The People v. Emmanuel Almonte
Issues before the Court: (1) Was the defendant entitled to submission to the jury of third-degree assault as a lesser included offense of the charged counts of first- and second-degree assault, on the theory that the jury could have found that the complainant’s injuries were not caused by a dangerous instrument? (2) Did the trial court err in admitting the call between the complainant and the 911 operator as an excited utterance?
Held: In a short memorandum decision devoid of any relevant facts (notwithstanding this was a fully briefed case), a majority of the Court (Judges Rivera and Wilson predictably dissenting) held (1) that the defendant failed to show the necessary “reasonable view,”and that charging third-degree assault would have forced the jury to resort to “sheer speculation;” and (2) “Assuming, without deciding, that it was error to admit the 911 call, any such error would have been harmless.”
CAL Observes: One wonders what the majority members of the Court see as their job description. Certainly, it doesn’t appear to be addressing the law and the facts presented by the case before it in a meaningful or thoughtful way, as one might dare to expect from the highest Court in New York State. Only by reading Judge Rivera’s dissent does one see that the issues before the Court were hardly the no-brainers suggested by this worthless Memorandum opinion (except for contextless, general quotes our adversaries will surely freely cite against us in the future), or that the outcome could (and should) have been different.
From Judge Rivera’s thorough explication of the facts, it is clear that there was a legitimate jury question concerning whether the defendants used a gun to assault the complainant, as was claimed by the complainant at trial. The complainant’s own testimony about the location and nature of the attack allowed for his injuries to have been caused other than by a gun; the physician who treated the complainant testified that the injuries were caused by a sharp object of uncertain material; and the complainant’s credibility was impeached in a number of important respects, such that the jury could have drawn the inference that his injuries were inflicted by a sharp edge in the stairwell, and not by a gun. The majority’s utter refusal to engage with this evidence and instead inaccurately state that submission of the lesser would have required the jury to speculate is sad news for defense practitioners who still hold out hope for a fair shake from this Court.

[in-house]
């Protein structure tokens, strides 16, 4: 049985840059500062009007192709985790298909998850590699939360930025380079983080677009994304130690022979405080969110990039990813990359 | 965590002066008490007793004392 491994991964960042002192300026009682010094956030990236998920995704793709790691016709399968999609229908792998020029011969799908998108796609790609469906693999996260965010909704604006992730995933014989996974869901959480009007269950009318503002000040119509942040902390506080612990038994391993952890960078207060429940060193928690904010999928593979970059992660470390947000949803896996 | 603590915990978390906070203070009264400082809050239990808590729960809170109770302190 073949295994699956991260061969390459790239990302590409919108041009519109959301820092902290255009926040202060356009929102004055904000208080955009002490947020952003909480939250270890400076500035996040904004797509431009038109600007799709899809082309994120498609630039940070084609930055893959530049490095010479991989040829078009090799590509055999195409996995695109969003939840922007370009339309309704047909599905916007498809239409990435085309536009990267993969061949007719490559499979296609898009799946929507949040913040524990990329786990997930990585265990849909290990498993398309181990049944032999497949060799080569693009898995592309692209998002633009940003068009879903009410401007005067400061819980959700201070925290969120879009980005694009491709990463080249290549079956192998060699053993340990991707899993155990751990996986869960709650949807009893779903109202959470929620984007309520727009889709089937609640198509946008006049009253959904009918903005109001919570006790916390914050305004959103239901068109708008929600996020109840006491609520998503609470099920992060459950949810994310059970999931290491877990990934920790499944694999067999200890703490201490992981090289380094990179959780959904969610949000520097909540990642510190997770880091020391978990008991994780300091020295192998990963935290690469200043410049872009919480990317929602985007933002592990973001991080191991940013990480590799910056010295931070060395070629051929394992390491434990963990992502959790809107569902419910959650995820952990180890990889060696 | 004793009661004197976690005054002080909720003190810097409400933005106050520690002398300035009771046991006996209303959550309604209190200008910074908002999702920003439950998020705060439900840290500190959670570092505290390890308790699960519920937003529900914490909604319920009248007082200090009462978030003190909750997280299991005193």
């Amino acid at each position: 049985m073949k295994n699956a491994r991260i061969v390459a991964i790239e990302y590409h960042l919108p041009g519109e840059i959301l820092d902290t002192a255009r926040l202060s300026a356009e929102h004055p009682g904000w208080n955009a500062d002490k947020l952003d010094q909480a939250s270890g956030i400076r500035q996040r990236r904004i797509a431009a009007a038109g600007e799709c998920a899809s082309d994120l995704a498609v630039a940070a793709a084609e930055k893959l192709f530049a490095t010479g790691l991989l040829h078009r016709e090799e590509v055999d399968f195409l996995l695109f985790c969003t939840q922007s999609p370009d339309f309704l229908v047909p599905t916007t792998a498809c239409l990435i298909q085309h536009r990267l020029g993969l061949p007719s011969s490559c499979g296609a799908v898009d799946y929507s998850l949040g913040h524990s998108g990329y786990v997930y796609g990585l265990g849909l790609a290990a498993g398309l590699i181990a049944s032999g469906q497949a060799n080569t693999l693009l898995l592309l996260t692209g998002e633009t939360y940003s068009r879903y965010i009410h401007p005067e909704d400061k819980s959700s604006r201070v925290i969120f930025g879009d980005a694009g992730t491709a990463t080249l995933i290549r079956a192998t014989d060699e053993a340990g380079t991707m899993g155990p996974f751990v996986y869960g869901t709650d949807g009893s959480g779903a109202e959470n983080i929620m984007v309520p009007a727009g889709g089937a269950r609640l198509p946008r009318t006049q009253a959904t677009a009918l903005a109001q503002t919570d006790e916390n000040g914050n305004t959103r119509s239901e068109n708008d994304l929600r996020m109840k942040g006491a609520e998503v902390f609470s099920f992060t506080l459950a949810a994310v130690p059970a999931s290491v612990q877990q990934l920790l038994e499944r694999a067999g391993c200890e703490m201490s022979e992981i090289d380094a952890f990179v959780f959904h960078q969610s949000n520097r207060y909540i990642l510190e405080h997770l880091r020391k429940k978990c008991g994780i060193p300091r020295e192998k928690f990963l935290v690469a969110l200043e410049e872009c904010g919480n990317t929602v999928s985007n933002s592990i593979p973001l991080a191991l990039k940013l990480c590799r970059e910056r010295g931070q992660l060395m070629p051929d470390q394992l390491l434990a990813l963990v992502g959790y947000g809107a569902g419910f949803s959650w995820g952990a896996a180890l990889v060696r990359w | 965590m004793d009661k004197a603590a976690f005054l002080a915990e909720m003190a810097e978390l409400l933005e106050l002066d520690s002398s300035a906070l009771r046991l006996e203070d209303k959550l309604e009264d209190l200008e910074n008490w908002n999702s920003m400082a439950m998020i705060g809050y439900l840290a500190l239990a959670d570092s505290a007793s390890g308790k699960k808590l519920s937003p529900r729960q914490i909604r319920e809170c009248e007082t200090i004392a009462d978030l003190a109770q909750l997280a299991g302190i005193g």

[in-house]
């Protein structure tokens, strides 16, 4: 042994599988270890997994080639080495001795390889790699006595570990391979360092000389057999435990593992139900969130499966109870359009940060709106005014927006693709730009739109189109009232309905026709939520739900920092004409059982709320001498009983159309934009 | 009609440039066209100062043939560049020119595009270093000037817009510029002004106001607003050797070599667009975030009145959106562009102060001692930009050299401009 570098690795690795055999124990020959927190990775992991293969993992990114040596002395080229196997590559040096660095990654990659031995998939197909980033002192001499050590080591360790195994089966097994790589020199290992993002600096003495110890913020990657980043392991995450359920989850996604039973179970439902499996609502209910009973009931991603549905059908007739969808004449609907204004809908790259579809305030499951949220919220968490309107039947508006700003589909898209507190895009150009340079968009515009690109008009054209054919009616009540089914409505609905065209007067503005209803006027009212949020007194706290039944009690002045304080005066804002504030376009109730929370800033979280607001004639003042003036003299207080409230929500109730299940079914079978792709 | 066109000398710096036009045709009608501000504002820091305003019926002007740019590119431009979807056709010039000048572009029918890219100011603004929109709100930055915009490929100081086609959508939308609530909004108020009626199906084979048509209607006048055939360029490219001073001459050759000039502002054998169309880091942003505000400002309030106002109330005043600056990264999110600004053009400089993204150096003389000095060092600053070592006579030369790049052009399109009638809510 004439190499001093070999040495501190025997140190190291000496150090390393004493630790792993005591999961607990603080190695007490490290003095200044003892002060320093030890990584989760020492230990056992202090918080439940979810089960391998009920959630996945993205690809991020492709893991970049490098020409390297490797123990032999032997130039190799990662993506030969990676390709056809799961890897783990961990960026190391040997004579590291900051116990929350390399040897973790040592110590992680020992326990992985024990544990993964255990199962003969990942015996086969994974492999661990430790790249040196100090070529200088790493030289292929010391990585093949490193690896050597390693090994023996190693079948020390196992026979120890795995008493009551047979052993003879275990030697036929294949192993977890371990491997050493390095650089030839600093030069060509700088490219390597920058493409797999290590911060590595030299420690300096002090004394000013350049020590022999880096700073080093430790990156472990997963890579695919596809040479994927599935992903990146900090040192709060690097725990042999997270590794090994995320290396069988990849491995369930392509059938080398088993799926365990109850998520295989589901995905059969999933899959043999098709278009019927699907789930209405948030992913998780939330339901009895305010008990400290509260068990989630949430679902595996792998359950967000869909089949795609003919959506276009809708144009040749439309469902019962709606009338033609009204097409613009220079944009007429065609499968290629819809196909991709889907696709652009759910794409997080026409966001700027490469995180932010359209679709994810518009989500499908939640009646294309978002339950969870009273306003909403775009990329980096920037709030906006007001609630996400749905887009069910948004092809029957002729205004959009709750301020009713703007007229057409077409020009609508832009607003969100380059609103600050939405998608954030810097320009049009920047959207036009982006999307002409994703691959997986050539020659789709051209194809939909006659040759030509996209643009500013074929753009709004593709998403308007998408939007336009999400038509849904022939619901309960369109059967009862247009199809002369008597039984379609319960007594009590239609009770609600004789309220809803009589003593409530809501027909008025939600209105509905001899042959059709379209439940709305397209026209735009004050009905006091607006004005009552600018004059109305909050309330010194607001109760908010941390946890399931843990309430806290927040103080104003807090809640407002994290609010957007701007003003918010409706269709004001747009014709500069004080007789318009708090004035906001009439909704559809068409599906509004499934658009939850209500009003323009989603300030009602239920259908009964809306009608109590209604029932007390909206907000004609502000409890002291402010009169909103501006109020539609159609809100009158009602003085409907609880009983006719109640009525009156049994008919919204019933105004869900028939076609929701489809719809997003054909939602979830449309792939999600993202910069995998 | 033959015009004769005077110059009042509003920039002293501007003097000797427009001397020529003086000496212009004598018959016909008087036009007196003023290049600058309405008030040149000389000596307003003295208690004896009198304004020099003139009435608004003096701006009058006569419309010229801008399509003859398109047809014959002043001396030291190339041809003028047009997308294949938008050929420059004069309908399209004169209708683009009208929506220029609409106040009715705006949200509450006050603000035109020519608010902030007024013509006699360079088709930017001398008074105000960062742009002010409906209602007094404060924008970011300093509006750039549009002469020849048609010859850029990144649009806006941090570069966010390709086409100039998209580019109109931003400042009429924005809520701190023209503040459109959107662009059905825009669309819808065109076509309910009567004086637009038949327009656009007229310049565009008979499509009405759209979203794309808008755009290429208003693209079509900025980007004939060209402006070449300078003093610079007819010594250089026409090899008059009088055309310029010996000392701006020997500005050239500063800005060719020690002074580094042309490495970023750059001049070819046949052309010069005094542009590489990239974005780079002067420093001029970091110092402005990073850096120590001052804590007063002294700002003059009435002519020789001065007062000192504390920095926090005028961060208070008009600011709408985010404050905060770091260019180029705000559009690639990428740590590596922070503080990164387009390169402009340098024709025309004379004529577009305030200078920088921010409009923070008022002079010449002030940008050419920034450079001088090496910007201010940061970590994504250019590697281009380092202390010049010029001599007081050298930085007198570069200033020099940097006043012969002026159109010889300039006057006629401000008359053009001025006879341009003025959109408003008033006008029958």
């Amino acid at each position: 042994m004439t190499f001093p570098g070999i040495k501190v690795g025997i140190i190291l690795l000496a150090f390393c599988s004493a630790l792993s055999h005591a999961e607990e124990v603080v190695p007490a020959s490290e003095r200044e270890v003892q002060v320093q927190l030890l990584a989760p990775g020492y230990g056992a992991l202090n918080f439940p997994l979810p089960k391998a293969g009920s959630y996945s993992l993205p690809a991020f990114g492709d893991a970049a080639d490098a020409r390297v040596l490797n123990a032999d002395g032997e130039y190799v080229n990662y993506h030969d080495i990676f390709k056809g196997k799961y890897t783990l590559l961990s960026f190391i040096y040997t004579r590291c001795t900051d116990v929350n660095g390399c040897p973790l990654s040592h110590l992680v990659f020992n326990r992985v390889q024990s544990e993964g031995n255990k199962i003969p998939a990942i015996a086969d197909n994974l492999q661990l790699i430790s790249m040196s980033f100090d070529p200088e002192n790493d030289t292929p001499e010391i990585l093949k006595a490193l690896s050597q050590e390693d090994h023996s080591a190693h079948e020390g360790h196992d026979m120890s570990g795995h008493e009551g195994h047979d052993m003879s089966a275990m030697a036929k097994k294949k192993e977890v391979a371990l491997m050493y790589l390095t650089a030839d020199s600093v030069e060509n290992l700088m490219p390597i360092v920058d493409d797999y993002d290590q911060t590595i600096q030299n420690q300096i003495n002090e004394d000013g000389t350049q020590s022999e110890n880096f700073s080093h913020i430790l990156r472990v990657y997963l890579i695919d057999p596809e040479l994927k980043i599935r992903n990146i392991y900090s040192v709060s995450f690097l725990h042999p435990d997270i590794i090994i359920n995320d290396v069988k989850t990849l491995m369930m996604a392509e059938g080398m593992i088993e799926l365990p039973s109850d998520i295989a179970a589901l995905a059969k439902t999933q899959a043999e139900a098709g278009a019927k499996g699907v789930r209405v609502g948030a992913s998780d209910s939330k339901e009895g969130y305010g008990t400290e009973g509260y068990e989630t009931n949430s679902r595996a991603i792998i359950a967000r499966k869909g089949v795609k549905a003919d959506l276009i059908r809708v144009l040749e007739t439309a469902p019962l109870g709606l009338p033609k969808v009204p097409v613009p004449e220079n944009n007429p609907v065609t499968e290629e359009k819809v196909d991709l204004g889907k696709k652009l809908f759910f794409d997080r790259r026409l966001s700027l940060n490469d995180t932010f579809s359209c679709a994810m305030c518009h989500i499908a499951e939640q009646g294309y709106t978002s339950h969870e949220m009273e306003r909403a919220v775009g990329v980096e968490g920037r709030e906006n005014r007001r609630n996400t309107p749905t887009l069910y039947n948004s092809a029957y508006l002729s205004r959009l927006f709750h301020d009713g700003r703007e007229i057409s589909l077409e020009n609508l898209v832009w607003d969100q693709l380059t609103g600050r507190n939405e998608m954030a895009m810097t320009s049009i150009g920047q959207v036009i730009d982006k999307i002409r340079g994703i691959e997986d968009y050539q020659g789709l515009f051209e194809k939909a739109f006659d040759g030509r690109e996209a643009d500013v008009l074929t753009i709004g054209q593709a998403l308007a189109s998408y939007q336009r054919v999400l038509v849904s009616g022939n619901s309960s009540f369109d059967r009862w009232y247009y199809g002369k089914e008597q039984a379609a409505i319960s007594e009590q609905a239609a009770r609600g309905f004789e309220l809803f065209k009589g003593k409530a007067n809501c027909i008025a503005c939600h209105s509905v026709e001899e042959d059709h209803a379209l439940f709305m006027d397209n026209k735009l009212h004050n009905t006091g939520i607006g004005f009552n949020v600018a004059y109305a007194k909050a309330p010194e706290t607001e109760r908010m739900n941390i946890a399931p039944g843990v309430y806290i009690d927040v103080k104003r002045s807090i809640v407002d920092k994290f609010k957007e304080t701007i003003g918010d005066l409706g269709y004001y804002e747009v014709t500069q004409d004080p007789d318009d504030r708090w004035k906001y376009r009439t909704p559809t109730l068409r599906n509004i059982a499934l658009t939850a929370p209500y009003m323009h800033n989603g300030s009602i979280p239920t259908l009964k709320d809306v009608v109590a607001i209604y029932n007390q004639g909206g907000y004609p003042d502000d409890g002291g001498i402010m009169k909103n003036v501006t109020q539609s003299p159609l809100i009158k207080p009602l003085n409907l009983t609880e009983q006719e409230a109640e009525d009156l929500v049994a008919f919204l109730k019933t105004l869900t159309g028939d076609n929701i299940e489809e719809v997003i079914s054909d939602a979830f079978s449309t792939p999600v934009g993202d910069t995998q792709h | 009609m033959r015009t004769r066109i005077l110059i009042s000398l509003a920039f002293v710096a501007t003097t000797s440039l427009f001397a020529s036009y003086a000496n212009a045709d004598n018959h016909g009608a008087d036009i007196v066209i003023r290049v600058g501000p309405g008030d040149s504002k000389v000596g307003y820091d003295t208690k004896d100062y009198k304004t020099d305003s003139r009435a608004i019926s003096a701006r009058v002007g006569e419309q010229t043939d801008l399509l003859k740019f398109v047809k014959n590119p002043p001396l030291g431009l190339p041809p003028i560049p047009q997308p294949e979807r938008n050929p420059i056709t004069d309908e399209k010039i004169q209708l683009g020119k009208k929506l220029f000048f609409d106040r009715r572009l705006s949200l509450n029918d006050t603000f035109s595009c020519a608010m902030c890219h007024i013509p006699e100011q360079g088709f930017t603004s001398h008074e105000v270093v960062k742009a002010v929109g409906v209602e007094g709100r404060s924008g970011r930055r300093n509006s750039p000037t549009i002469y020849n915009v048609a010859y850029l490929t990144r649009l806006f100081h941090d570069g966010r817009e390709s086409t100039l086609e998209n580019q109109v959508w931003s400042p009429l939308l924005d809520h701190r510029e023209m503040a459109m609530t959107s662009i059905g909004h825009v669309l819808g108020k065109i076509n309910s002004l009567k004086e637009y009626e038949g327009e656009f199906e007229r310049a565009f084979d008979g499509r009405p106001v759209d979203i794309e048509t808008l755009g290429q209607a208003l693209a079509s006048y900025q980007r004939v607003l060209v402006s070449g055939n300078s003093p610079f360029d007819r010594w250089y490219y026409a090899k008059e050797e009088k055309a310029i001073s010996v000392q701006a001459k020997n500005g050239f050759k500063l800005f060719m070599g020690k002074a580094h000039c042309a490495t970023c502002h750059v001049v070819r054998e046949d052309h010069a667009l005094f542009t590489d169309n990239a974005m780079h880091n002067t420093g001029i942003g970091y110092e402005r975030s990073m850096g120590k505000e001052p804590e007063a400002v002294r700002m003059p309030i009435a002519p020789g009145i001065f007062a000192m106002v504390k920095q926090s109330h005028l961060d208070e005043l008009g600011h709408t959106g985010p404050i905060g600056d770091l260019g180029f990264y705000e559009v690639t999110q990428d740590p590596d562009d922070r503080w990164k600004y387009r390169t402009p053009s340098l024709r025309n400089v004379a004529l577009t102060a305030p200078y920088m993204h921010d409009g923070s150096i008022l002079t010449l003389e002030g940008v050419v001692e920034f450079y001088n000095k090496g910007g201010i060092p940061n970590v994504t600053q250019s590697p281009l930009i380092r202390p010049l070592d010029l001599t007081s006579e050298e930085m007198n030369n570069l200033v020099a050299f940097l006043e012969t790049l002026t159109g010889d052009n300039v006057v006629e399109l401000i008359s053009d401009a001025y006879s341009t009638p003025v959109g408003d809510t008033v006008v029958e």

As to the second issue, Judge Rivera again convincingly showed, through meticulous discussion of the evidence at trial, that the complainant’s 911 call was “anything but spontaneous and without forethought,” and could not be dismissed as harmless on the full record.
Finally, the Almonte decision, like the Cummings decision [People v. Twanek Cummings, 31 N.Y.3d 204 (2018)] before it, invites a challenge by trial practitioners to the very foundation for excited utterances. Both the majority and Judge Rivera declined to address this unpreserved issue. Judge Rivera advised defendants to develop a record below as to the “state of the science” with respect to our evolving understanding of an individual’s capacity to fabricate under stressful conditions. We urge trial practitioners to object to evidence proffered under the excited utterance exception to the rule against hearsay as based on discredited assumptions about the reliability and accuracy of such out-of-court statements, and ask for a hearing on the matter. (See CAL’s July edition of Issues to Develop at Trial for a fuller discussion of this challenge).